The Female da Vinci in Fashion: What Iris Van Herpen Showed Contemporary Couturiers About Innovation

The gap between science and art ceased to exist in the Dutch designer’s spring 2019 line.

Think Edwin Hubble meets Vincent Van Gogh – in 21st-century couture, Iris Van Herpen comes to mind as a modern visionary. Whether you work as an aerospace engineer or label yourself as a post-impressionism connoisseur – anyone can admire her innovation and creativity.

Van Herpen stunned the world with her spring 2019 collection named “Shift Souls,” which integrated concepts from astronomy in wearable art. Her celestial-inspired line and light-up heels rose to Instagram fame, and Vogue commented on how her whimsical collection “might translate to greater visibility for Van Herpen; and with two full days of shows to come, it set the bar high.”

The Vision

When looking for inspiration, novice couturiers often rely on divergent thinking and dismiss considering concepts in STEM. However, in times of technological advancements and scientific discovery, designers should look to pull abstract ideas from quantitative concepts and real-world problems. Van Herpen’s memorable show proved that the most cutting-edge designers reach success by working like both scientists and artists.  

 

 

For Shift Souls, Van Herpen worked alongside Kim Keever, a former NASA engineer, to design translucent organza gowns and face-molding metal jewelry. Van Herpen contrasted hard and soft elements, such as pairing structured silhouettes with light pastels, to toy with overlapping of science and art. Rippling fabrics mirrored elongated brush strokes of an early 1900s painting, and geometric shapes resembled patterns found in star charts.

 

 

Commencing the show, a barefaced model, drowned by a sea of sapphire blue folds, gracefully walked down the catwalk in an off-the-shoulder gown.  Long kimono dresses came out on the runway until the transitioning into opaque above-the-knee dresses. Layers of sheer fabric, outlined by prominent black lines, molded the shorter looks into radial silhouettes that mimicked planets’ orbital routes. In addition to jewel-toned solids, analogous and complementary ombrés illustrated galactic colors on garments. The elegant textiles and linear motifs sent waves of calming energy into the audience and, moreover, exhibited Van Herpen’s mastery in using science as a part of her creative vision.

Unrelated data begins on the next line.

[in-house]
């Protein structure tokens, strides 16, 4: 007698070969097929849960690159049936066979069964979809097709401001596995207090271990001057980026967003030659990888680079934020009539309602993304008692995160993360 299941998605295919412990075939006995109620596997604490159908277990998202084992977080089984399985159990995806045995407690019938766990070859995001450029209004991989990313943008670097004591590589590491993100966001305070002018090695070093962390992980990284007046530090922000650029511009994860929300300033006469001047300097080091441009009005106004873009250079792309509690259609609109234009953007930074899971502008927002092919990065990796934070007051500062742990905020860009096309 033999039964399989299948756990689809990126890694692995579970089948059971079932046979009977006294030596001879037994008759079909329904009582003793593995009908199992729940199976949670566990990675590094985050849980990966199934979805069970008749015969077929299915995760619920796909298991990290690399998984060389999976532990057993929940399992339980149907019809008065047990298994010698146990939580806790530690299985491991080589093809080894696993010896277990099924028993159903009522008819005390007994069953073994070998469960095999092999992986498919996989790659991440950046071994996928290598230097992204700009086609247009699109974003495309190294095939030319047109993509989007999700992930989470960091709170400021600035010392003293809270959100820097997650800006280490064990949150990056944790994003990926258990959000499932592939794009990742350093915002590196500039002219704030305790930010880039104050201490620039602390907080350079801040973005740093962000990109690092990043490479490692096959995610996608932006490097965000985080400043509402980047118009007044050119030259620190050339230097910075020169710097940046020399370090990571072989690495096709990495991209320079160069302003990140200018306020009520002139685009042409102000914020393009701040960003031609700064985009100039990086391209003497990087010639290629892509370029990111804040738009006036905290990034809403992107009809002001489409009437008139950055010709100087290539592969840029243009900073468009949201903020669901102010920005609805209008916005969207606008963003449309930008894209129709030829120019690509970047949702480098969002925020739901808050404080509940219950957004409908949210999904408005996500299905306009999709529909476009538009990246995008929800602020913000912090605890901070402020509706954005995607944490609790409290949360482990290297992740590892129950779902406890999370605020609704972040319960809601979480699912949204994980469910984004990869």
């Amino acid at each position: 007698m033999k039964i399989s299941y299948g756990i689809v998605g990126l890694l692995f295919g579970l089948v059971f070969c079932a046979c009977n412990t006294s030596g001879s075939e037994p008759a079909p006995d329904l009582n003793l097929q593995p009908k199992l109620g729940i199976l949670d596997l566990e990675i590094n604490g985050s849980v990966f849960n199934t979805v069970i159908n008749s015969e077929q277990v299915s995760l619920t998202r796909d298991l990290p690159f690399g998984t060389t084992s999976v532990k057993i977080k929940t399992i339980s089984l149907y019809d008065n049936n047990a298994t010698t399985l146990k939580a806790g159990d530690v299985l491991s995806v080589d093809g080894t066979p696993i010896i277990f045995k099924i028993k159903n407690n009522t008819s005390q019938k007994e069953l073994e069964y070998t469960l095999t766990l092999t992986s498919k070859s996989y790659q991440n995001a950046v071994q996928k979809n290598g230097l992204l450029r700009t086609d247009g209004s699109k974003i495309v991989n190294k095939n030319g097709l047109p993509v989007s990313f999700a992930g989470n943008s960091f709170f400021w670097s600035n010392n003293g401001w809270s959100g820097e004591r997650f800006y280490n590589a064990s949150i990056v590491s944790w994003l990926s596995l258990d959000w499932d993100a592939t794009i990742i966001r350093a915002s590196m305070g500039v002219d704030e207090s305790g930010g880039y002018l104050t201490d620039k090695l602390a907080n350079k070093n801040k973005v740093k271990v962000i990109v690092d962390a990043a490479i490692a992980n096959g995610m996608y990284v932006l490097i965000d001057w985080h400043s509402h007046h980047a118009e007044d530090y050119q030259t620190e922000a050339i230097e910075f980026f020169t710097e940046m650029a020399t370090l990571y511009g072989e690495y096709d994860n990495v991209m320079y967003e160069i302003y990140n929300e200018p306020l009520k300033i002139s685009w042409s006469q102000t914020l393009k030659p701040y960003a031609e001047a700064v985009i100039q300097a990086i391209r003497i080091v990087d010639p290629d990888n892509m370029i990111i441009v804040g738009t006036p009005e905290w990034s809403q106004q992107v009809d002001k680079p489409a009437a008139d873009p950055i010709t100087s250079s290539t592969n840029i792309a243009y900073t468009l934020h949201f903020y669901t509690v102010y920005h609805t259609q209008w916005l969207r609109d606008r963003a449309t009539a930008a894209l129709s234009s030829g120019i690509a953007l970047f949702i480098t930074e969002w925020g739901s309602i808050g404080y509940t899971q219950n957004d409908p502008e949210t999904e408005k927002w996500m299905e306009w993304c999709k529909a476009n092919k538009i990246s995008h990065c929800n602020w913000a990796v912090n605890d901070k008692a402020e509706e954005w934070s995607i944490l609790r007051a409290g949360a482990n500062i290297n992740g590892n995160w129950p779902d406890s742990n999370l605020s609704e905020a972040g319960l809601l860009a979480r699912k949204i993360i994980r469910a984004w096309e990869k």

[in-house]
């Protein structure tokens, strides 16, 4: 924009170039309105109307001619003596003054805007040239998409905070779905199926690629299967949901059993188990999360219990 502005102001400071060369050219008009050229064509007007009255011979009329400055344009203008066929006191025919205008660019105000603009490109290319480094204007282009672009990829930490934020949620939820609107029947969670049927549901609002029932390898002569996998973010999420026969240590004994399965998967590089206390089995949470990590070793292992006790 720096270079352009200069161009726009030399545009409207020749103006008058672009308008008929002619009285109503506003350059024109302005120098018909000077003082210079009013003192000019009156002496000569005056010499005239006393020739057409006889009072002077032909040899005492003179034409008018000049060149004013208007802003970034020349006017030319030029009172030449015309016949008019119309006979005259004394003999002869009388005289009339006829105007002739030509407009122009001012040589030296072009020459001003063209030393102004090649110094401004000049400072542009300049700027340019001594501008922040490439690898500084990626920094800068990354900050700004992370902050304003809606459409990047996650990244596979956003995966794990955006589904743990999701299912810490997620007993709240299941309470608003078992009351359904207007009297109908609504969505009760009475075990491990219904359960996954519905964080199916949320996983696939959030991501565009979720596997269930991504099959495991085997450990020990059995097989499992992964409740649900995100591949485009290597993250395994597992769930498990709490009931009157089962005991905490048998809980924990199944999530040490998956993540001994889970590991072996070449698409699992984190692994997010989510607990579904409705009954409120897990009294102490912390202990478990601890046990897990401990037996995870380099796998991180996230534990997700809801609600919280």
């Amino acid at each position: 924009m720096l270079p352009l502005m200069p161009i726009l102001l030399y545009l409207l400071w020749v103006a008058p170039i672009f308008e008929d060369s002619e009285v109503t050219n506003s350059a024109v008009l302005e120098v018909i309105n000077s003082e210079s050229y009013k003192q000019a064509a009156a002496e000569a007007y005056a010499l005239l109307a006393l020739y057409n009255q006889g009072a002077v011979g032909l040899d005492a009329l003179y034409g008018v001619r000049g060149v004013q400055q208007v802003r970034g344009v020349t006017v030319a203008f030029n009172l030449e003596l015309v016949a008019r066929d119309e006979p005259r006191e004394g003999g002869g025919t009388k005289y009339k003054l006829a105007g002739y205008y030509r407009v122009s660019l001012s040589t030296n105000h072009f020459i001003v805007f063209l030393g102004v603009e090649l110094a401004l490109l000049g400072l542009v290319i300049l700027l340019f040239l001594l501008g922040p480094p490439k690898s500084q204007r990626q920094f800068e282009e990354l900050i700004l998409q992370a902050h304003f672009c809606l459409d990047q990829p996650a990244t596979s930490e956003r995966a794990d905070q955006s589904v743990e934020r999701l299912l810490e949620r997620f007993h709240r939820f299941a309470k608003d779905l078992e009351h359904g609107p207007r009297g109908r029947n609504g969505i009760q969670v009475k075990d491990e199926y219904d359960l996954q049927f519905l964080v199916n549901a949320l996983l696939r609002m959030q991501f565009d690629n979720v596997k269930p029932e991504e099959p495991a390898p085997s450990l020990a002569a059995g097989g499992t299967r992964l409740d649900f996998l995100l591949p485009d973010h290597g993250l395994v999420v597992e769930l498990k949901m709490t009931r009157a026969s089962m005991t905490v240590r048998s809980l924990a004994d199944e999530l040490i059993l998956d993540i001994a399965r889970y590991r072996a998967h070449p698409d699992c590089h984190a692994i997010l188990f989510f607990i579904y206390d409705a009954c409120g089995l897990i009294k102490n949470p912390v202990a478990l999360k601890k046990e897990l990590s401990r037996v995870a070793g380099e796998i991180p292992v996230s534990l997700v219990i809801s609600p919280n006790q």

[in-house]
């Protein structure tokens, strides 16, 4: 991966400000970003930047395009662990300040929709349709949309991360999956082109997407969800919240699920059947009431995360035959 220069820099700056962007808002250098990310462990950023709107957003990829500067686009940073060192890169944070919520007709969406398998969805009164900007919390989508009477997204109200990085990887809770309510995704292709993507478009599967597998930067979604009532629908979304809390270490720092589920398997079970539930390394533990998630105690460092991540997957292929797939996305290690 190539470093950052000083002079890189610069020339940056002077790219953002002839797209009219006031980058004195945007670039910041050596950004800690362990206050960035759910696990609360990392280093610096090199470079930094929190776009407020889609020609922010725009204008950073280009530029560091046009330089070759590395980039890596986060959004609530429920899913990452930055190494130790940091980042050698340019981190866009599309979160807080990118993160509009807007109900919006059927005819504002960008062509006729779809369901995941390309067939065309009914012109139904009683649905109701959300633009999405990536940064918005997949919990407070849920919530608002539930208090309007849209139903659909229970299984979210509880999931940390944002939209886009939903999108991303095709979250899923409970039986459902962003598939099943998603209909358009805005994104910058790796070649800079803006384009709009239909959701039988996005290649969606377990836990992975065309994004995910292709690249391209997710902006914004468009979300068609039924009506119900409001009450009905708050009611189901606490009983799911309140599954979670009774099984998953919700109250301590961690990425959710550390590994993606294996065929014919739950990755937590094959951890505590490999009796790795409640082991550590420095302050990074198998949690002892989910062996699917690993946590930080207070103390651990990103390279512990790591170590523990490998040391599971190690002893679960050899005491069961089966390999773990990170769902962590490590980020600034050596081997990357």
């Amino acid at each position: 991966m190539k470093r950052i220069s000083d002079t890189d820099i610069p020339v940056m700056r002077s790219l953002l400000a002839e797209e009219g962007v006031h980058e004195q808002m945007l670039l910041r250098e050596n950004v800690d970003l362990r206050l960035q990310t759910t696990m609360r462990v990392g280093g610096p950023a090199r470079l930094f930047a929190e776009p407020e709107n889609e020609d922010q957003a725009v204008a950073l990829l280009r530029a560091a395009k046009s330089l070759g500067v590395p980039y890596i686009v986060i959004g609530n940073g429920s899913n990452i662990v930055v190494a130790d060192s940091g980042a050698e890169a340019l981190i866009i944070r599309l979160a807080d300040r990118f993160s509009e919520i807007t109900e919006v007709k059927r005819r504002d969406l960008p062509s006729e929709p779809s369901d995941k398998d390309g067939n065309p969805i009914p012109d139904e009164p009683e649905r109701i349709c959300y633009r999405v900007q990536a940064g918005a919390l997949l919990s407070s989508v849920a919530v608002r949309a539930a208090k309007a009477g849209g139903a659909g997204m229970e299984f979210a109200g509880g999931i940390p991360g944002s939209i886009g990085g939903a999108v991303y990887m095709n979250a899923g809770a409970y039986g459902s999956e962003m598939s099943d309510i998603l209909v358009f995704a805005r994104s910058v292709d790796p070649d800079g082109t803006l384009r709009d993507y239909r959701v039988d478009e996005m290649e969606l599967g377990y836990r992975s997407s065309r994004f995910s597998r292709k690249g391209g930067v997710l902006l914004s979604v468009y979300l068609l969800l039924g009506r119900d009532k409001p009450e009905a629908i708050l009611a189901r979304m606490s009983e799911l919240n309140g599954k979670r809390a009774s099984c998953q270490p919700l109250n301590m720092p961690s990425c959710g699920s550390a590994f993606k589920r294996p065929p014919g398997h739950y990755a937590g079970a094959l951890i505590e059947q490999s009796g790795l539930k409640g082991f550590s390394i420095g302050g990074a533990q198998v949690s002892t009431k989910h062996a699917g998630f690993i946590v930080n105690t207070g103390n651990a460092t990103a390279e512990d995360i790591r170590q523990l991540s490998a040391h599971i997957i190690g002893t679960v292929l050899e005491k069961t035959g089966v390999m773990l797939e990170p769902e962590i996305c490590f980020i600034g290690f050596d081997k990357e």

The show took a dramatic turn once the lights dimmed and models entered the catwalk for their final walks. During the finale, the runway transformed itself into a sci-fi setting. Watching in awe, audience members saw glow-in-the-dark heels strut across the stage to conclude the “shift” in Shift Souls. Through juxtapositions between design and engineering in addition to presenting a futuristic feel – Shift Souls perfectly captured the dissonance and beauty in outer space.

 

Similar to how the Renaissance man relied on ratios to build a balanced composition in The Last Supper, the Dutch couturier used astronomical concepts to design one-of-a-kind eye candy in Shift Souls. Couturiers need not to include glow-in-the-dark shoes to have a ground-breaking collection, but designers who find means of having STEM as the basis of their craftsmanship are respected as both creators and problem solvers. Vogue praised the Van Herpen for her success in Shift Souls, as she is one of the few contemporary couture designers celebrating discovery and exploration. Though traditional couture laws remain static, failure to follow pioneering visionaries like Van Herpen could mean jeopardizing credibility as an innovative couturier in years to come.